Wednesday, May 2, 2012

Mozart and the Whale

In many books and movies dealing with autism and Asperger's, a related disorder, a scene is added where a person, generally a psychiatrist, explains the situation to another character.

This is most likely not added to aid character or plot development. Probably this part is there to help people who are not in the know about it, in other words, people who don't get what these conditions are, so they'll understand the story better.

In Mozart and the Whale, the main character, Donald (Josh Hartnett), pauses in the beginning to talk about life with Asperger's. One might think these would be interesting, and a good departure from the "shrink explains" cliche, but actually it becomes rather irksome.

Judging from this movie, people on the autistic spectrum like nothing more than to sit around and discuss their conditions. Mozart and the Whale is a romantic drama based on the memoir of the same title, which I've never read. The main characters, Donald and Isabella (Radha Mitchell) have Asperger's Syndrome and meet during a support group meeting. The film chronicles how their relationship begins and the difficulties of trying to coexist in a romantic situation on the autism spectrum.

    Well, I'm guessing some people might have no clue what Asperger's is. I suppose, though, by telling you, I will be making the same mistake the film did and boring people who already understand it. I guess the difference was that Donald was discussing this with fellow Aspergians who were already in a support group and probably didn't need instruction.

   Then again, maybe you don't either. In that case, skip the following paragraphs and cut to the chase. Asperger's, in short, is a difference in the mind that cause difficulties relating to people, and in some cases, uncommon reactions to certain stimuli. It's related to a more commonly known condition, autism, but tends to be milder. People with Asperger's have problems with social skills, have certain interests they dwell on, and don't easily "change gears."

   Some of them are introverted, and others try to relate but come off as sort of odd. Introversion, possibly, could be a reaction to being misunderstood. Generally they are gifted and grow up to live more independently than people who are autistic. In the beginning of  Mozart and the Whale, Donald meets Isabella, a new addition to the support group. Isabella is a bright, excitable, and socially challenged artist who immediately tells fellow group members about being raped as a teenager.

   Obviously she is angered when a severely autistic woman displays a grossly inappropriate reaction and begins laughing, although she doesn't understand the woman's problems or her own flawed behavior. Infuriated, she is stopped from leaving by Donald, who convinces her to keep going to meetings. One of the group members has a nervous crush on Isabella, but she is more interested in Donald. Soon, she invites him to a costume party, which he doesn't arrive for.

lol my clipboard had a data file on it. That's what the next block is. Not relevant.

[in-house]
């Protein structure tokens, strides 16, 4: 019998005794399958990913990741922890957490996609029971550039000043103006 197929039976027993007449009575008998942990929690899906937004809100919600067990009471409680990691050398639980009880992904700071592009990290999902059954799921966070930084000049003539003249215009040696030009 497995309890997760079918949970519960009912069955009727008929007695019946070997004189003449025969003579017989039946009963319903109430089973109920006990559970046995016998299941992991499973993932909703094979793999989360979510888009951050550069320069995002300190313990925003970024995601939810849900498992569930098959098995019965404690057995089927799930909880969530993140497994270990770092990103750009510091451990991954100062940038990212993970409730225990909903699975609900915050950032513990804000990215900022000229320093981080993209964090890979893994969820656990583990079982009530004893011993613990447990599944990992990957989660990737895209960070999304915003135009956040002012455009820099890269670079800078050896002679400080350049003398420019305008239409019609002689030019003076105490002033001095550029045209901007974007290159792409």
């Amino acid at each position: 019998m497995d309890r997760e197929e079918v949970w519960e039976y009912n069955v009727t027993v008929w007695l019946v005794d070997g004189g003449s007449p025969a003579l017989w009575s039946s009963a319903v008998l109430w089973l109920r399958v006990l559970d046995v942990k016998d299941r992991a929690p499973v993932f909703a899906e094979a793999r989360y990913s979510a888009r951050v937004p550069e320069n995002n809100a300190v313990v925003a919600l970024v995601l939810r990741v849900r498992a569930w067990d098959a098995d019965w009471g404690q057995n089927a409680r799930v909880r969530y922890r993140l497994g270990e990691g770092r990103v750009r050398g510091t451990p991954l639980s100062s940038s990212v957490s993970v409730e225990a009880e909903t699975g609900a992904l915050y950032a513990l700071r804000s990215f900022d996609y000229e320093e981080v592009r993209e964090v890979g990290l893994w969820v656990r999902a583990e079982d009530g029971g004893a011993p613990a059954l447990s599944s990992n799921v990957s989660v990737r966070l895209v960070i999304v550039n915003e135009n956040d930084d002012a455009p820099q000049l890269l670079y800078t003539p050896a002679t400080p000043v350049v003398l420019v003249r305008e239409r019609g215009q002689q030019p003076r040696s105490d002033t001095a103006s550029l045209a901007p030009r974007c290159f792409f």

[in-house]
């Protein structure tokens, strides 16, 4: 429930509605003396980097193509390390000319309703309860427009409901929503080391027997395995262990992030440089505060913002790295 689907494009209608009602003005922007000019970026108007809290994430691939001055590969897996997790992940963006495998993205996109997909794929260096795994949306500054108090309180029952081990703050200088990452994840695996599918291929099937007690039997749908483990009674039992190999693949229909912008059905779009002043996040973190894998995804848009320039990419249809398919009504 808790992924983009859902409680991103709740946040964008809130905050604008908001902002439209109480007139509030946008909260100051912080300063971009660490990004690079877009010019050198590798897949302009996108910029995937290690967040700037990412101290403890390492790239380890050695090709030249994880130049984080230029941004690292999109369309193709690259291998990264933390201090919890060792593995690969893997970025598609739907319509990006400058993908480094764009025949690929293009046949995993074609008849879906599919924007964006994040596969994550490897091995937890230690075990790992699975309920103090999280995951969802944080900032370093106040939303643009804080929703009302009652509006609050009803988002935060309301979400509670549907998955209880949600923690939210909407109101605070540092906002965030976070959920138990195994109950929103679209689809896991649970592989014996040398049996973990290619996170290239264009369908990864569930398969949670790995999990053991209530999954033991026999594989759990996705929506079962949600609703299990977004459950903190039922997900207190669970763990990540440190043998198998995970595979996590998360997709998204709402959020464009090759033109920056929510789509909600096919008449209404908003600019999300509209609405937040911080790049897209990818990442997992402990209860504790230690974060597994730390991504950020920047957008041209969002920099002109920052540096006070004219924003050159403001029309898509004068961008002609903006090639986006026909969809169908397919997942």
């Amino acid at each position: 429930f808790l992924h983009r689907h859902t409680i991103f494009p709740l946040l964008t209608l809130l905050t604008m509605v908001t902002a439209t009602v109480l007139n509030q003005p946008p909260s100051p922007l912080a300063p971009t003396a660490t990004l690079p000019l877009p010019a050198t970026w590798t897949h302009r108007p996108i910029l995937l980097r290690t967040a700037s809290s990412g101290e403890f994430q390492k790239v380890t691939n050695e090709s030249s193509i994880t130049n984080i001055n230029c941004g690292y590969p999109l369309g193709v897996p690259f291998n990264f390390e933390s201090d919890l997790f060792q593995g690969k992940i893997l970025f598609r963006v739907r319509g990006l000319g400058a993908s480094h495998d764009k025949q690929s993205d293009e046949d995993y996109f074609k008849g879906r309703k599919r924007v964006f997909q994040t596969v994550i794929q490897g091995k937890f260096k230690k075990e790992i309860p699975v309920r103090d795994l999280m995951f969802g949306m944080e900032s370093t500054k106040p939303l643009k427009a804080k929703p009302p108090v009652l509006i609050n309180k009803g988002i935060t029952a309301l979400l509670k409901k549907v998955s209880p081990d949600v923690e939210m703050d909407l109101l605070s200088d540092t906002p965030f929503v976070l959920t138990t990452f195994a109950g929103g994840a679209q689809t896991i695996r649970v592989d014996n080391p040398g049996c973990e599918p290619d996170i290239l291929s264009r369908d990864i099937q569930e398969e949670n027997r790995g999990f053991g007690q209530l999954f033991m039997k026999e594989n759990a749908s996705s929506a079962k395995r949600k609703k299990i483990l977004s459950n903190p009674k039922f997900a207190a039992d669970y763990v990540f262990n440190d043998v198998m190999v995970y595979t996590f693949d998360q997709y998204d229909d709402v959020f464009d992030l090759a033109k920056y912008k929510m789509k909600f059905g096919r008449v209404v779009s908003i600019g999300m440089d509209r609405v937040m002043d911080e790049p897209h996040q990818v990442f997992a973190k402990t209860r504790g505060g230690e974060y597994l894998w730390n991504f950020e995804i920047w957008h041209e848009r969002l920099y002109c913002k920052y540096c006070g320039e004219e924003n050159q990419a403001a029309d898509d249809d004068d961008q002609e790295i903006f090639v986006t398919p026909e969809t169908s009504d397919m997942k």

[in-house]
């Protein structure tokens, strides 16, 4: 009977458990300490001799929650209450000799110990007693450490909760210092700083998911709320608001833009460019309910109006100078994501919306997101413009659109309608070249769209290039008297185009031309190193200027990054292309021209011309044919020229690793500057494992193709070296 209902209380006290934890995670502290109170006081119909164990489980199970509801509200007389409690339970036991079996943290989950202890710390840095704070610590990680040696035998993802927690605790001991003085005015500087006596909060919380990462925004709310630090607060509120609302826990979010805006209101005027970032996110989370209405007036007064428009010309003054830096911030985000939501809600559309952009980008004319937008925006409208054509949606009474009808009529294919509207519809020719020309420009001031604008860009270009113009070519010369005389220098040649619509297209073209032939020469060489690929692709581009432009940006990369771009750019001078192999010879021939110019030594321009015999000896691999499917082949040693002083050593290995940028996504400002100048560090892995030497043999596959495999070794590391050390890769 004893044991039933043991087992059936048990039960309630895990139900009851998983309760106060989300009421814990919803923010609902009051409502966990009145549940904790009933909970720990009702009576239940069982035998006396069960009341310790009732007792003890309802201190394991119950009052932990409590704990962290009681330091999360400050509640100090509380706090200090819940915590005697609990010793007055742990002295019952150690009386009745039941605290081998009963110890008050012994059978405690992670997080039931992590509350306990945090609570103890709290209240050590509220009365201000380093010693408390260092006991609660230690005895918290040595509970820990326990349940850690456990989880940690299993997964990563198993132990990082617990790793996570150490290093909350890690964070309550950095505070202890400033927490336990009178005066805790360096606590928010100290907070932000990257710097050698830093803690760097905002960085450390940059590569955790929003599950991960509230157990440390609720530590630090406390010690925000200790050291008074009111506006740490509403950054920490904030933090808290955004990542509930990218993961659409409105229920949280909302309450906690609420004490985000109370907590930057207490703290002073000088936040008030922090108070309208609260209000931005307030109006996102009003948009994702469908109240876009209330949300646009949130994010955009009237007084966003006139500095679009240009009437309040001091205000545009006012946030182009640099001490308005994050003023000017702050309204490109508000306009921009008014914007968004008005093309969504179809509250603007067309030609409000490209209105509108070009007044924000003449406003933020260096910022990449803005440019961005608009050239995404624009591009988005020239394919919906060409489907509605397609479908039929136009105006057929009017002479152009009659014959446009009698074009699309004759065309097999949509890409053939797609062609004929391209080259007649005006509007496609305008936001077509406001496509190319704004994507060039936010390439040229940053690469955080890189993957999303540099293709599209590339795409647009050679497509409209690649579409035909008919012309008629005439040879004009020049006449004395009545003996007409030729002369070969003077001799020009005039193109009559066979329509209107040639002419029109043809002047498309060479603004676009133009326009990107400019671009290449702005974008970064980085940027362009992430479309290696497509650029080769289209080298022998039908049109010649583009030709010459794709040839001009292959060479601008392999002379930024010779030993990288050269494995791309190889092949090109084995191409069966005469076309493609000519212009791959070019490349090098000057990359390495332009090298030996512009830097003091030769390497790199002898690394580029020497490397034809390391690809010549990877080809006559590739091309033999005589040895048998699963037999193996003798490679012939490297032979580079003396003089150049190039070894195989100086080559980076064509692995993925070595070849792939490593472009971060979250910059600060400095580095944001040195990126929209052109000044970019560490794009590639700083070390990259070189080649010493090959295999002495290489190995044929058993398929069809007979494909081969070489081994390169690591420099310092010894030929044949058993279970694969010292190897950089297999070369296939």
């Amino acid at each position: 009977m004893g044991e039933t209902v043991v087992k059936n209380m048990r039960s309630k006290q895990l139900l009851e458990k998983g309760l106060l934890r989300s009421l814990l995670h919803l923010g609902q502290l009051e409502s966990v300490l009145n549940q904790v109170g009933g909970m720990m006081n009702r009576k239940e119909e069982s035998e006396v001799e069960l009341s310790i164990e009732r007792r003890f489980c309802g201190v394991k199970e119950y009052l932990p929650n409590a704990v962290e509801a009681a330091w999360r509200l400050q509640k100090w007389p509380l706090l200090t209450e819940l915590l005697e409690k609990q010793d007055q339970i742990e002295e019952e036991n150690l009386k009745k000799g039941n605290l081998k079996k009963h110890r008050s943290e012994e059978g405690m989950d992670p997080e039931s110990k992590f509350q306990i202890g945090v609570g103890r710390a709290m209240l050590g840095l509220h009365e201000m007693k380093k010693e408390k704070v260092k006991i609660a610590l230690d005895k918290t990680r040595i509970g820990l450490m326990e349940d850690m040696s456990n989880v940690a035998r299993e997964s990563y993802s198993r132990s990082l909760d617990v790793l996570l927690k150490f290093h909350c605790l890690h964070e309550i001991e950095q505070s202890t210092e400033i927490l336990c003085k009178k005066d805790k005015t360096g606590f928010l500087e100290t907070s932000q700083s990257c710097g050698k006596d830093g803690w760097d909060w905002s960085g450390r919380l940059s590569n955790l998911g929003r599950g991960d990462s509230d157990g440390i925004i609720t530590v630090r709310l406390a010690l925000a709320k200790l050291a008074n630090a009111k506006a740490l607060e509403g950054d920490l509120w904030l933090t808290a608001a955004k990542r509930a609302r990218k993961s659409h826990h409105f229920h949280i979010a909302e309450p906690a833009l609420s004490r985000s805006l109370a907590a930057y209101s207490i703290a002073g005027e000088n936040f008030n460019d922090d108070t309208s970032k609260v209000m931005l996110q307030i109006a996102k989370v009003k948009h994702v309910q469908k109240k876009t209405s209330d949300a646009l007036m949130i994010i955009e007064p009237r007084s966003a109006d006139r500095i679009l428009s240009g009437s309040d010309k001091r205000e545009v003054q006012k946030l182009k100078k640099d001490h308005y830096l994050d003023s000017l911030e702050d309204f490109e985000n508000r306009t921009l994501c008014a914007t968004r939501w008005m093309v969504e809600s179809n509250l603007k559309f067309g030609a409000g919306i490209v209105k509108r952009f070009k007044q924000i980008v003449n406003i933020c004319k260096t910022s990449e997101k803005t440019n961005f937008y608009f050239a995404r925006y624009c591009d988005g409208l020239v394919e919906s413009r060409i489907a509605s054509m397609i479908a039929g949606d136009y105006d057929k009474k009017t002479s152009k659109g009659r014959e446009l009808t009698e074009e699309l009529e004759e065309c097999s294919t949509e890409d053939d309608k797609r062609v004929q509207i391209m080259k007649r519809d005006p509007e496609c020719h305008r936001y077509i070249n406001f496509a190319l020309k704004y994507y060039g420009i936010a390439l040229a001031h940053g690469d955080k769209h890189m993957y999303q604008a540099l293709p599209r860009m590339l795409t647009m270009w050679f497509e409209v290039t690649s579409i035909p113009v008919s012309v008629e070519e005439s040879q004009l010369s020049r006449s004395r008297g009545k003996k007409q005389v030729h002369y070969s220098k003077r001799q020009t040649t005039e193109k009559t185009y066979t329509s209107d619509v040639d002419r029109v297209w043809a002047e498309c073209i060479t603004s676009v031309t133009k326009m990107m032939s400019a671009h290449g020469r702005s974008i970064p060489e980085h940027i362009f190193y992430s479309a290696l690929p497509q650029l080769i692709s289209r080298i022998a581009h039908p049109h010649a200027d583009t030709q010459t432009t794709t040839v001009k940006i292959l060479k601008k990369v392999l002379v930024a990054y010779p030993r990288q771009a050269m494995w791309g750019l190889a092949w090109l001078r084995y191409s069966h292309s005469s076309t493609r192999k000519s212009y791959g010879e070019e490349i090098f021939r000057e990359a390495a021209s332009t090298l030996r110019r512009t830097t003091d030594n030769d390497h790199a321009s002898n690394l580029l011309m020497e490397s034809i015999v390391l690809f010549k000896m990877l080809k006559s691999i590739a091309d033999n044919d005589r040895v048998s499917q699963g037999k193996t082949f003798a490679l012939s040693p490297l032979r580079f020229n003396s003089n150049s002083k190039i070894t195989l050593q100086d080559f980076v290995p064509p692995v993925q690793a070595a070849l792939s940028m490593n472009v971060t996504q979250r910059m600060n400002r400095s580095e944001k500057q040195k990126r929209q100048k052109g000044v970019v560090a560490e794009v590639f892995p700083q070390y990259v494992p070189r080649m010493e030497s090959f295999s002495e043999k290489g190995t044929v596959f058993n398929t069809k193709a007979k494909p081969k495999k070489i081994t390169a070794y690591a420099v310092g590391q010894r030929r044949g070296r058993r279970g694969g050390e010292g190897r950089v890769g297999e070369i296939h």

She comes and knocks on his door dressed as Mozart, and he joins her to walk with her, him in a whale costume (hence the title). They spend time together, and even a near-breakdown from stimulus overload at the carnival doesn't ruin the night. Before departing, they have their first kiss. After their bond deepens and they move in with each other, they start having problems in their relationship. Several times they leave each other but get back together.

   However, problems arise when Isabella feels that Donald is unaccepting and is trying to"'normalize" them for the outside world, and she and Donald break up. The two of them feel lost without each other and Isabella becomes suicidal, but they're afraid to get back together. Mozart and the Whale is a okay movie, although at times it becomes irritating, especially at the beginning.

   When we are first introduced to the main characters, the director seems to be afraid we'll forget the condition of the group members, so we're constantly hit atop the head with "autistic" symptoms. The characters mention their disorder just about every five minutes, and their "interests," such as mathematics or art, seem so hackneyed that it's difficult to relate to many of them.

    On the plus side, the movie is made so that each person, in many ways, is vastly different from the others. Although they share Asperger's, their general personalities and mannerisms are their own, though at times overdone. Actually, Donald and Isabella are not very alike, although they both lack proper social skills.

    All in all, Mozart and the Whale seems like more of a tool to explain Asperger's than a proper story. I don't have the book to judge from, but the film is well-intentioned but plods heavily at times. It's definitely not the worst view of the autistic spectrum, but it's far from the best.

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